Simplification is a sign of intelligence,
says an ancient Chinese proverb:
what cannot be said in a few words
cannot be said in a lot of words either.
Many designers, and many clients too, are convinced that graphic design should be restricted to the bare minimum. They believe that ‘less is more’ and that minimalism is nothing short of a religion.
While it is true that there are historical, design-related and practical reasons for choosing this approach, and while empty space certainly has its place in graphic design, it is important to recognise that it isn’t enough on its own.
Don’t trust people who, under the pretext of following the ‘Japanese style’ or ‘Swiss school’, create bare, straightforward and soulless products. The extreme minimalism pursued by some designers may have made graphic design more refined, conceptual and functional, but it has also created an easy, quick and repetitive approach that people see as a shortcut to a winning design.
To understand the use of empty space, we first need to consider the history of graphic design and briefly go back through various key stages in its evolution, to see why a certain type of design continues to reap success among professionals.
The twentieth century: graphic design embraces technology
It probably all started in the early twentieth century, when graphic design changed from something limited to typography and craftsmanship to a more complex industrial process; the amount of work completed by hand reduced considerably, in favour of mechanical and more rational production.
This was the 1920s, the era of the Bauhaus in Weimar, El Lissitsky and Russian constructivism, and Japanese minimalism: graphic design became informative and functional, rebelling against naturalism and embracing abstract art and the new century of technology.
Empty space was needed to balance or bring out the geometric shapes, strong colours and illustrations formed mainly of typeface.
Large blocks of solid colour were added to pages and posters to demonstrate the new capabilities of modern printing technology.
And overly ‘full’ designs became synonymous with folklore and naturalism, and were seen as reflecting a naïvety that was shunned by those who saw it as their mission to use graphic design to speak to a new world and bring about revolution.
In the end, however, every ‘regime’ brought graphic design back to a simple and rhetorical folkloric, almost infantile vision, while true graphic design remained confined to industry and certain cultural and publishing environments. Empty space became almost an elite choice, austere and containing little emotion.
Industrial design and modernism
Empty space did not go away: Swiss design, Massimo Vignello, the explosion in industrial product design, and brave design studios and maverick creative individuals like Bruno Munari adapted it for countless different contexts and managed to exploit its full potential.
Graphic design suffered as a result, however, and often lost its lightness, became too dry, and ended up being tied to the use of the font Helvetica and restrictive palettes of primary colours, abandoning the desire for experimentation and risk that other designers across the world continued to cultivate with abandon. Many companies loved this type of graphic design because it seemed to reflect modernism, design and technological innovation, far away from nature and the nineteenth-century world.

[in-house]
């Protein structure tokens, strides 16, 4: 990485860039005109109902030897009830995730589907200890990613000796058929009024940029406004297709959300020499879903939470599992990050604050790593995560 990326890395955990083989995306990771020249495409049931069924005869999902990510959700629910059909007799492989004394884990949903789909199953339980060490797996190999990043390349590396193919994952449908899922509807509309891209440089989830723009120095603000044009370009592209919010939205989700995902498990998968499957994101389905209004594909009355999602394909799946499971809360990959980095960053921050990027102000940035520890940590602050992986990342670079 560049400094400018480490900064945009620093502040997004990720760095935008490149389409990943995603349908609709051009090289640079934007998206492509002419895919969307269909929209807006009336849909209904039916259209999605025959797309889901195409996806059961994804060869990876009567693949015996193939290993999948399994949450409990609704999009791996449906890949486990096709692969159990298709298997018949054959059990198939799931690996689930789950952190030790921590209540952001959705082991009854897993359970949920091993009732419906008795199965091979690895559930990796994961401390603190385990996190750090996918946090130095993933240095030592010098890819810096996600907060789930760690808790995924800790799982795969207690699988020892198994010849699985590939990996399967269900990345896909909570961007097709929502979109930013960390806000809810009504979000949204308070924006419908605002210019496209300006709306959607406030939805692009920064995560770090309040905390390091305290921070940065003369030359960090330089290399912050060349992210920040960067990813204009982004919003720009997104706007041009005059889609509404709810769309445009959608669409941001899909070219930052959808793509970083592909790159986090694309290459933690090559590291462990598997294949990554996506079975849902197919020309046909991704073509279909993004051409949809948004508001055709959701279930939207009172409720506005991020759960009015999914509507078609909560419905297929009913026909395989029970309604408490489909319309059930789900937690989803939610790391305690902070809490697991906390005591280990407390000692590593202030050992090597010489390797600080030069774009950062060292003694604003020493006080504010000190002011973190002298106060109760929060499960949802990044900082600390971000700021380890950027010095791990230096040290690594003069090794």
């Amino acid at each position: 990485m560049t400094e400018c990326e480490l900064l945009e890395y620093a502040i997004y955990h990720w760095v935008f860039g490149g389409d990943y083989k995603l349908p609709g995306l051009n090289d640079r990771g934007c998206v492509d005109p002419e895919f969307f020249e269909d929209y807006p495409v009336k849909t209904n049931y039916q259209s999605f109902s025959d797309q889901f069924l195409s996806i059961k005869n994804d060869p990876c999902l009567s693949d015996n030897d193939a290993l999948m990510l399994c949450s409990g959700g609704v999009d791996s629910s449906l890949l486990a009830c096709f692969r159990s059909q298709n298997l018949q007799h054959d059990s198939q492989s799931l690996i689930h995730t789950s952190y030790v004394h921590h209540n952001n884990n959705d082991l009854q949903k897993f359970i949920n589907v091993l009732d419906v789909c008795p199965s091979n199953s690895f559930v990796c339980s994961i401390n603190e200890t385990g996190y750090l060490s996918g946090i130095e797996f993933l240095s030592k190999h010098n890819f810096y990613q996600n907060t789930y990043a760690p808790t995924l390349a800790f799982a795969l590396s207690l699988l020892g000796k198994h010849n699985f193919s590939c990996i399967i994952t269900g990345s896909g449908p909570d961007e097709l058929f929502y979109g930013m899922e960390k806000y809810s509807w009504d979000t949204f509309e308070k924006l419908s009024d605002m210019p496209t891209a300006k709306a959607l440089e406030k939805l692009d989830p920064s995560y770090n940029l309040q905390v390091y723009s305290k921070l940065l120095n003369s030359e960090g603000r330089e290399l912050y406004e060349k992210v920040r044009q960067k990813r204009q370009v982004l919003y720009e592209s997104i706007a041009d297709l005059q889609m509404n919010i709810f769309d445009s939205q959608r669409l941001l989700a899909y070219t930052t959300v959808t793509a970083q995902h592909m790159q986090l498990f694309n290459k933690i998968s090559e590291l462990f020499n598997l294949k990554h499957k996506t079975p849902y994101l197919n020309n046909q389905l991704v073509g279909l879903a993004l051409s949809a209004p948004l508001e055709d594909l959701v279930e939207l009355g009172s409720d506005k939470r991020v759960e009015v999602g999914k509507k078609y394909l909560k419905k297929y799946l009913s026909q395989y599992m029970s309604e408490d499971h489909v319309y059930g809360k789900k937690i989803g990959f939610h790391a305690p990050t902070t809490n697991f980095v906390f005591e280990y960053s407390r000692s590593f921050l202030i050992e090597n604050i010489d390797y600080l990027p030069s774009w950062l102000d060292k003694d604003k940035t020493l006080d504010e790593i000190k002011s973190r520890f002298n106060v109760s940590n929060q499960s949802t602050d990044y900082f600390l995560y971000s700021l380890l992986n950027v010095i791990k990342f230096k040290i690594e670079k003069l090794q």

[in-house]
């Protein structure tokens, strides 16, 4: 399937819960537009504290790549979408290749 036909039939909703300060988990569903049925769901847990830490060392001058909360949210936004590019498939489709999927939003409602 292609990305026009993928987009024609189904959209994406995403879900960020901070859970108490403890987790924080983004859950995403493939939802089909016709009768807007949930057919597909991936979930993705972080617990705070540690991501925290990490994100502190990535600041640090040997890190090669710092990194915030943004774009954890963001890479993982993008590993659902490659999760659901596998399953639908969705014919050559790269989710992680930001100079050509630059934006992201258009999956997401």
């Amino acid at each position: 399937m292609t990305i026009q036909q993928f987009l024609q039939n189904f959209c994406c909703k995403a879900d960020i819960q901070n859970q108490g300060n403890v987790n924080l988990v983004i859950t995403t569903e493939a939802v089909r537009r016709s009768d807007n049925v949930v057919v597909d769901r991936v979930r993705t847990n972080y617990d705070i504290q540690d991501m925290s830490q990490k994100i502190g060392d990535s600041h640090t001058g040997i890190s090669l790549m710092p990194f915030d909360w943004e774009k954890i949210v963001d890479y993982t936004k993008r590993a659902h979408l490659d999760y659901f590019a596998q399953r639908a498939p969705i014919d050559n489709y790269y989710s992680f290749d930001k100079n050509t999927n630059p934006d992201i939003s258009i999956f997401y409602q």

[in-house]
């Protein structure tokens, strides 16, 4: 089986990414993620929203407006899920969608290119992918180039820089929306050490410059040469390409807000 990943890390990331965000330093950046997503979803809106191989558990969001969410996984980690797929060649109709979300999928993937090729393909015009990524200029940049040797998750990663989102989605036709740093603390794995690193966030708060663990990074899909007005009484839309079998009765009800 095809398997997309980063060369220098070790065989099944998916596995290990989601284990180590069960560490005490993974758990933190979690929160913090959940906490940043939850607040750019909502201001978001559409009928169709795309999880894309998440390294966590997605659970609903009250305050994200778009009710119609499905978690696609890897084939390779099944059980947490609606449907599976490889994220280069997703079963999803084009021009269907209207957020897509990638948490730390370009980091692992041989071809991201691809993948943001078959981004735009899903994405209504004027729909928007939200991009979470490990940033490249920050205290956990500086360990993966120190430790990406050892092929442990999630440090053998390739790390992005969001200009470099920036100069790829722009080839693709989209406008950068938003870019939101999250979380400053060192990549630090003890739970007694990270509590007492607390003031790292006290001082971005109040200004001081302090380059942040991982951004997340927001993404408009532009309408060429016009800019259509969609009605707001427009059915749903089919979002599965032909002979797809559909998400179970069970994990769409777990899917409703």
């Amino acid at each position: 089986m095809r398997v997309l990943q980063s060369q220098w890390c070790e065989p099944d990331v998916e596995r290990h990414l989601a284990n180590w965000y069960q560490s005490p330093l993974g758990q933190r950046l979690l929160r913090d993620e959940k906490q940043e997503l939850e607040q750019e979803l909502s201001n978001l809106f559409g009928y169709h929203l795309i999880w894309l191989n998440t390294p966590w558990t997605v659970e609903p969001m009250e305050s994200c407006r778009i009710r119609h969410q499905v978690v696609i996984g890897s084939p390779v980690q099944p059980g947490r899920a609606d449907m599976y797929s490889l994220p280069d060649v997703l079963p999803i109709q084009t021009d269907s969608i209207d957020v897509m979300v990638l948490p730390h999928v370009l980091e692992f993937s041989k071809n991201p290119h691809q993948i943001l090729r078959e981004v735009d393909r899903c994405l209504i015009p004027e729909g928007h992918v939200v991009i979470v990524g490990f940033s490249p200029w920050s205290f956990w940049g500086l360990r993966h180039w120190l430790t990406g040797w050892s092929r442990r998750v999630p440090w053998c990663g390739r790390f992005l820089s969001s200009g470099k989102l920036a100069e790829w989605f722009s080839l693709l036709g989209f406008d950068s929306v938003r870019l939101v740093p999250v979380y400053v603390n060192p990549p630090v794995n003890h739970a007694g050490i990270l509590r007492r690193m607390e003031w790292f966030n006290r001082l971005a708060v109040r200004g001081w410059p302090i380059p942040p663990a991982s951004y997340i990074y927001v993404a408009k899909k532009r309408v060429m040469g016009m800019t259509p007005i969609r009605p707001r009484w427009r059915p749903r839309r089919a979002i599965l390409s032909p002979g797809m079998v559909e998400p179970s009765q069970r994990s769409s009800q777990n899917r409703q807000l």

Empty space as a cliche: minimalism becomes fashionable
Over time the situation was turned on its head, and the once revolutionary graphic design based on empty space became an oft-repeated cliche, an approach to graphic design that was easy to duplicate and suitable for all occasions, taught in schools and copied to death, squashing any creative impulse with functionality. It also became the pretext for countless graphic design games to share online based on an extreme concept of minimalism, where the aim is to say everything in a single element, challenging people to recognise the most cryptic references to a particular subject (film, book, philosophical doctrine, etc.)
Conscious use of ’empty space’ for composure and clarity
Away from these cliches, designers continued to use empty space to aid communication, as shown by the wide variety of different styles and cross-pollination in contemporary graphic design (I recommend reading the free ebook Geographies of Graphic Design to acquaint yourself with the different styles) in which emptiness is used for countless different purposes: for clarity and functionality or for elegance; for austerity or for playfulness; to highlight a few elements or to create a sense of alienation.
You could say that empty space in graphic design and other forms of visual communication is as popular as ever, due to its ability to calm the eyes, relax the mind and offer clarity. In a hyper-connected world, where you can learn and share anything and everything, empty space in graphic design helps to get back the viewer’s attention, to speak clearly when providing information, to confidently inspire customers to make a purchase, and to make yourself understood through as little information as possible.
The advice coming from many designers in recent years is to do little, but well, or indeed very well: take care of every detail, and create just one item of interest for each product. It may be that contemporary graphic design, even when it is over-the-top, pop-inspired and full of different elements, has learned the lesson of the precision and simplicity of empty space, and when it is well designed it can retain a natural feeling without being naturalistic.
Otherwise you risk making viewers feel like they have just entered the soulless 3D computer model of an empty room…